To say Caroline Jane Knight had a unique upbringing is an understatement. 

Caroline is the fifth great niece of Jane Austen, and is the last of the Austen descendants to grow up in Chawton, England, where Jane herself lived and wrote her most famous works. Everyday Caroline walked the corridors Jane walked, sat at the same dining table and even ate from the same china. Despite the lack of her physical presence, Jane was ever present in Caroline's life and the four walls of the great family home, Chawton House.

Caroline and her family had to leave the ancestral home in Chawton when Caroline was 18-years-old. Her great Grandfather, Edward Knight III, the 15th Squire of Chawton, passed away and the family were unable to keep the house as a home, ending 400 years of history. Since then, Caroline has found her own independence and success and has forged a reputable career in business and philanthropy in the UK and Australia.


Caroline provides insight into her family history and the motivations behind establishing the foundation



I had the rare privilege of growing up in Chawton House surrounded by 400 years of my own heritage and the legacy of my famous great Aunt: Jane Austen. Portraits, statues, stained glass windows, carvings, bookplates, plaques, gravestones, furniture and even the plates we ate from carried the family name or coat of arms and etched our history into the fabric of the estate and my heart. My grandfather, Edward Knight, the 15th Squire of Chawton, and I lived at Chawton House until I was eighteen, in somewhat old fashioned circumstances by today's standards. I was the youngest grandchild living in the house and the only conversation I ever had with my grandfather, the Squire and 'king' of everything I could see, was on his deathbed. It sounds extraordinary now but it felt quite normal at the time. The family fortune ran out at the beginning of the 20th century, and we were not financially rich - just the opposite in fact. But it was a magical place to grow up and I am grateful to have known Chawton House as a family home.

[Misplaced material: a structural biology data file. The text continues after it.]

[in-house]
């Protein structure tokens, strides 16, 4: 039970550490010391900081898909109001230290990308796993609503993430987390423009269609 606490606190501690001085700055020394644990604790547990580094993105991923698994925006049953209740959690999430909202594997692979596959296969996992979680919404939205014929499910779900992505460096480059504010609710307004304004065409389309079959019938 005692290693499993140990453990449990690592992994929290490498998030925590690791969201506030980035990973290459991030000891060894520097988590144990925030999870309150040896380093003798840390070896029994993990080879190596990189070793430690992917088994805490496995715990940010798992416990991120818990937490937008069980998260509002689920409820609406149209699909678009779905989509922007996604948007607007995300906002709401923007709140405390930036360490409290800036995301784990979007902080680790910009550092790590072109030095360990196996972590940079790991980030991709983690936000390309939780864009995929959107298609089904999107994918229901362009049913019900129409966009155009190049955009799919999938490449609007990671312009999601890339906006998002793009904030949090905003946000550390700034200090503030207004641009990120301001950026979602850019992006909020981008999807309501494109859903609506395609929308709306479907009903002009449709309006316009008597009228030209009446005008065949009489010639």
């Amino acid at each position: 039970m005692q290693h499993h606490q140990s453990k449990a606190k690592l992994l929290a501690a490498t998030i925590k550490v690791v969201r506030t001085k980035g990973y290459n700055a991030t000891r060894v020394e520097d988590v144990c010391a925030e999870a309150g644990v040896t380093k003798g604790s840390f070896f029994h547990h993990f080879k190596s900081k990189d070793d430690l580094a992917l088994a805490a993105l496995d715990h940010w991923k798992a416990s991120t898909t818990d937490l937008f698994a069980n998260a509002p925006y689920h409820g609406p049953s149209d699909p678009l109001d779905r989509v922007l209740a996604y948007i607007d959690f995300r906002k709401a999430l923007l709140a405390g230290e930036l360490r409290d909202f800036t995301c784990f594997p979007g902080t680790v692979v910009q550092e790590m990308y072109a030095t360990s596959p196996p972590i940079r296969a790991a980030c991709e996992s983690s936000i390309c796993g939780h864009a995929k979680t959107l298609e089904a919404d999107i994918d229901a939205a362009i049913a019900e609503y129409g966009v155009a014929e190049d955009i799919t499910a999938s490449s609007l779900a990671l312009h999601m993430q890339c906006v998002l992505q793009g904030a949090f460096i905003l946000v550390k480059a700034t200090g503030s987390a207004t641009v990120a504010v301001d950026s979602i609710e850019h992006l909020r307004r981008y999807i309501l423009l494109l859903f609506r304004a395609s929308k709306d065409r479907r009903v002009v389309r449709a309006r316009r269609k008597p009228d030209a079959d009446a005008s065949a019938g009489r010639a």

I have always known Jane was a remarkable woman and an exceptionally talented writer, long before I read her work. We welcomed a few thousand tourists each year into our home for tea, keen to see where Jane had been inspired, so she was a part of our everyday lives. Jane's cottage is only 700 metres from Chawton House, the home of her brother Edward Austen Knight, my fourth great grandfather. Edward changed his name - and therefore my name - to Knight as a condition of his inheritance of Chawton from his fourth cousin Thomas Knight II. I sometimes sat in Jane's garden as a child wondering what all the visitors to her cottage had come to see and what she would make of all the attention!  Jane has been popular for 200 years - Jane Austen one of the world's most enduring brands.



Death duties were introduced in 1894 and changes to estate economy in England were already well advanced by 1900. Land values had plummeted from 1870 as foreign imports undercut home produced products. Estate duties were introduced in 1914 and were crippling for the landowners of England. For many, labour forces had been depleted during the First World War and after the war many former estate worked sought alternative opportunities upon their return. The traditional structure of landed estates all over England collapsed. When my Grandfather died in 1987, he left a diminished estate in need of significant restoration and it simply wasn't possible for it to be kept as a family home.